I SAW him once before,

As he passed by the door;

And again

The pavement stones resound,

As he totters o'er the ground

With his cane.

They say that in his prime,

Ere the pruning-knife of Time

Cut him down,

Not a better man was found

By the Crier on his round

Through the town.

But now he walks the streets,

And he looks at all he meets

Sad and wan;

And shakes his feeble head,

That it seems as if he said,

“They are gone.”

The mossy marbles rest

On the lips that he has prest

In their bloom;

And the names he loved to hear

Have been carved for many a year

On the tomb.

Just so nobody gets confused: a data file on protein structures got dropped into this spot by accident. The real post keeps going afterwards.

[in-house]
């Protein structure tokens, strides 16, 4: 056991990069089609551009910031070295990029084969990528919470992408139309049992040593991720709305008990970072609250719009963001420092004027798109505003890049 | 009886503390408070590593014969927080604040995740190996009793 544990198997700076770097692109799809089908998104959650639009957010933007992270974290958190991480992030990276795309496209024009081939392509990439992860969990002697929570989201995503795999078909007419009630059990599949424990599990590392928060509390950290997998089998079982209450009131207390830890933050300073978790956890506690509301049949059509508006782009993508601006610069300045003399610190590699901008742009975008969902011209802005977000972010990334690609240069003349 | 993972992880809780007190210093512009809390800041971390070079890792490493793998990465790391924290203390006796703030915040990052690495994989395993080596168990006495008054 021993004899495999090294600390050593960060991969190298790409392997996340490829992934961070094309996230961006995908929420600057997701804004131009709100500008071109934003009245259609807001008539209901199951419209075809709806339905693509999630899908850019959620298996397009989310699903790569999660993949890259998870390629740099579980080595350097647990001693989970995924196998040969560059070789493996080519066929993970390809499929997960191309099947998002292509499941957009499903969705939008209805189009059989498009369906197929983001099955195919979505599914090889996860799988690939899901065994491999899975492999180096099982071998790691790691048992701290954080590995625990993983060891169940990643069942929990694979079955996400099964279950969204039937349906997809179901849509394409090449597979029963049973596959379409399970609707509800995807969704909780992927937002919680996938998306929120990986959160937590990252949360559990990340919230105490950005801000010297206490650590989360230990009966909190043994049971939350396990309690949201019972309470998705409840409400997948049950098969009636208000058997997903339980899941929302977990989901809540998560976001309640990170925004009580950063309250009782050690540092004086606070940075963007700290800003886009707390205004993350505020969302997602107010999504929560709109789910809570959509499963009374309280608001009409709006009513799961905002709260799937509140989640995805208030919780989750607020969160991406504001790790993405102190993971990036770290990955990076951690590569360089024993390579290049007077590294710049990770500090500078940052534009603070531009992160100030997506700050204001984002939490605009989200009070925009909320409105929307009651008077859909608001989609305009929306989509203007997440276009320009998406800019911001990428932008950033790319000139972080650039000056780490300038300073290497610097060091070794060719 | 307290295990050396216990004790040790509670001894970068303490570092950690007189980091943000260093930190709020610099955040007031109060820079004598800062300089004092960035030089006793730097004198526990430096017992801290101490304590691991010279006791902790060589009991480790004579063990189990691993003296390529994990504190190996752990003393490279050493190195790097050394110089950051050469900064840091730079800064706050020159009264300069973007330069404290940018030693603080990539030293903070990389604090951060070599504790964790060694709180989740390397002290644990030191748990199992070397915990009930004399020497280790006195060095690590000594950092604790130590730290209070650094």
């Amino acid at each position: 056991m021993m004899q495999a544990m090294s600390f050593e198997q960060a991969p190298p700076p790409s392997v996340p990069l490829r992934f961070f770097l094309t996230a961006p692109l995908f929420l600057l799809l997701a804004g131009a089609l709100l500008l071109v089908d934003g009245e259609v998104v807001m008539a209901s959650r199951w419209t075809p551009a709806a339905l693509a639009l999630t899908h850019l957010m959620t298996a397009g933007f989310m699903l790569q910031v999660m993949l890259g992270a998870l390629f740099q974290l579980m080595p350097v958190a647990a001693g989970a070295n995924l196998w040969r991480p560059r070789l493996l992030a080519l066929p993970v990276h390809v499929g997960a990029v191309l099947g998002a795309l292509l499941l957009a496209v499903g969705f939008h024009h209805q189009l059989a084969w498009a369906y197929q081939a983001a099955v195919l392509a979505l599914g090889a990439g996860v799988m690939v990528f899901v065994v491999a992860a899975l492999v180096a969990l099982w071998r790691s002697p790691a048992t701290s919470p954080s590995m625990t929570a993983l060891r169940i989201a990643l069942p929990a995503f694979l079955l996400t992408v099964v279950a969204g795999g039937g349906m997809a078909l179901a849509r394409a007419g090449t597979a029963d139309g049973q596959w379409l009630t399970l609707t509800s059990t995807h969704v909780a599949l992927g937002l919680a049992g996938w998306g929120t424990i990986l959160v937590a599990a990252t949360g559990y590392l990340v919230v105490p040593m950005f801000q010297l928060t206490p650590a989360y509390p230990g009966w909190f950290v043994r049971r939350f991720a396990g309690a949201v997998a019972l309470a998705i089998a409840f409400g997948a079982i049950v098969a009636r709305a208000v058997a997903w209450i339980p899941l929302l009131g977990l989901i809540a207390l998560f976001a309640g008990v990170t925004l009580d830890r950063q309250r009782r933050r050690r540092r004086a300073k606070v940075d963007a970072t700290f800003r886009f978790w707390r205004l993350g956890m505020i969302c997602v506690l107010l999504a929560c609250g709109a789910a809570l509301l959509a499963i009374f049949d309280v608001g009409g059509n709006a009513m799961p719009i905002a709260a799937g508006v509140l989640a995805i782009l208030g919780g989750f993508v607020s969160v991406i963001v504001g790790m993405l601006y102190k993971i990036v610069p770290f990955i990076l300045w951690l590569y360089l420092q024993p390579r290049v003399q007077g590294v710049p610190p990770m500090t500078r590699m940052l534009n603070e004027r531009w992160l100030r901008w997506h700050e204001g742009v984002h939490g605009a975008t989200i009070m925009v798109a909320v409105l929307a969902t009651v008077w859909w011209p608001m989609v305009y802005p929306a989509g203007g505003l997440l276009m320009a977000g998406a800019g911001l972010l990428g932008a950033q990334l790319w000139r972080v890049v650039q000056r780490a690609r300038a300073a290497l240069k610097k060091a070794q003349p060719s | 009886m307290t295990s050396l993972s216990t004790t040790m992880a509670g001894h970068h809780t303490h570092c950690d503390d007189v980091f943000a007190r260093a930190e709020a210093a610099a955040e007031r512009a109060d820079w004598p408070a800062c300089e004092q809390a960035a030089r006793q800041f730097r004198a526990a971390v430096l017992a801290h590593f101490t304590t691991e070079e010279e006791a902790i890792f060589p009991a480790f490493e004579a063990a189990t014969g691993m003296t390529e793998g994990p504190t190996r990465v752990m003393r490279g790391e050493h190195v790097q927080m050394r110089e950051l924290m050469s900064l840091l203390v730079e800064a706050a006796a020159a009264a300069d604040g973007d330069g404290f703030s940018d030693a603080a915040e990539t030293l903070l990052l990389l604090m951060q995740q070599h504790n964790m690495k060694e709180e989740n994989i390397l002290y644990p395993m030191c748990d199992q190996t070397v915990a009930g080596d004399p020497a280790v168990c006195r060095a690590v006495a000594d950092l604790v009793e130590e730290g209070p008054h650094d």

My grandmamma has said—

Poor old lady, she is dead

Long ago—

That he had a Roman nose,

And his cheek was like a rose

In the snow.

But now his nose is thin,

And it rests upon his chin

Like a staff;

And a crook is in his back,

And a melancholy crack

In his laugh.

I know it is a sin

For me to sit and grin

At him here;

But the old three-cornered hat,

And the breeches and all that,

Are so queer!

And if I should live to be

The last leaf upon the tree

In the spring,

Let them smile, as I do now,

At the old forsaken bough

Where I cling.

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